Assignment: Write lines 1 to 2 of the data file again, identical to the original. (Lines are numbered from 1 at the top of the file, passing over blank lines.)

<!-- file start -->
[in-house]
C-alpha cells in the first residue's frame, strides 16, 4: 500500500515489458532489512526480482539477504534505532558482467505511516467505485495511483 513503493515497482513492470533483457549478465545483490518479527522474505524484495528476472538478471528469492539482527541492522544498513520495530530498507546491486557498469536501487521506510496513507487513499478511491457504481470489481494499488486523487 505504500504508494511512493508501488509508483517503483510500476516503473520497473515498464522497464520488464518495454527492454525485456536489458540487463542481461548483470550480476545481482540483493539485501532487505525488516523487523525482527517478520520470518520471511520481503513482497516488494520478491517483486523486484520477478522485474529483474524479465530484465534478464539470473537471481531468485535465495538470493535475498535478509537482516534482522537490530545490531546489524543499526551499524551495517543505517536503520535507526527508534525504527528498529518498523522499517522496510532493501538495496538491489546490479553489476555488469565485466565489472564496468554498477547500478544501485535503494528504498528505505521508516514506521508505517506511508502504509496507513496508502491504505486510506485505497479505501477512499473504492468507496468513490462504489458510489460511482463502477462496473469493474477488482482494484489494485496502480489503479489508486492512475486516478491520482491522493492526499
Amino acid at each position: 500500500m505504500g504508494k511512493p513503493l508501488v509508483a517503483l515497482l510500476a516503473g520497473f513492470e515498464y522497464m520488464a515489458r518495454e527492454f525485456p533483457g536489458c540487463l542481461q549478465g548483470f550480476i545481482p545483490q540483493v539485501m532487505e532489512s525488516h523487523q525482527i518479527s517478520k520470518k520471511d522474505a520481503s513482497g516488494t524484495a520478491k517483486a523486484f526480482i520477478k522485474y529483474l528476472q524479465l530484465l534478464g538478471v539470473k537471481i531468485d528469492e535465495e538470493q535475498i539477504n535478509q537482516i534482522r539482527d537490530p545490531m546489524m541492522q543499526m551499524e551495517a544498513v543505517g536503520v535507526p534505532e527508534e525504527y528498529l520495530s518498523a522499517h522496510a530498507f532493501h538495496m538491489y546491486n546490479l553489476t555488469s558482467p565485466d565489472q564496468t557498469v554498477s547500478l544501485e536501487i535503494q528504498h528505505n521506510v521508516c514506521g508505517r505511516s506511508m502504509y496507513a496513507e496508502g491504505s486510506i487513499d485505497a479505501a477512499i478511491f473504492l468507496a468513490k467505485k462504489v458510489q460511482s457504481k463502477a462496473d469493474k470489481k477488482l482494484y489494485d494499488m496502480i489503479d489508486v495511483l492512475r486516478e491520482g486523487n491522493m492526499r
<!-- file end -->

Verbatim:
[in-house]
C-alpha cells in the first residue's frame, strides 16, 4: 500500500515489458532489512526480482539477504534505532558482467505511516467505485495511483 513503493515497482513492470533483457549478465545483490518479527522474505524484495528476472538478471528469492539482527541492522544498513520495530530498507546491486557498469536501487521506510496513507487513499478511491457504481470489481494499488486523487 505504500504508494511512493508501488509508483517503483510500476516503473520497473515498464522497464520488464518495454527492454525485456536489458540487463542481461548483470550480476545481482540483493539485501532487505525488516523487523525482527517478520520470518520471511520481503513482497516488494520478491517483486523486484520477478522485474529483474524479465530484465534478464539470473537471481531468485535465495538470493535475498535478509537482516534482522537490530545490531546489524543499526551499524551495517543505517536503520535507526527508534525504527528498529518498523522499517522496510532493501538495496538491489546490479553489476555488469565485466565489472564496468554498477547500478544501485535503494528504498528505505521508516514506521508505517506511508502504509496507513496508502491504505486510506485505497479505501477512499473504492468507496468513490462504489458510489460511482463502477462496473469493474477488482482494484489494485496502480489503479489508486492512475486516478491520482491522493492526499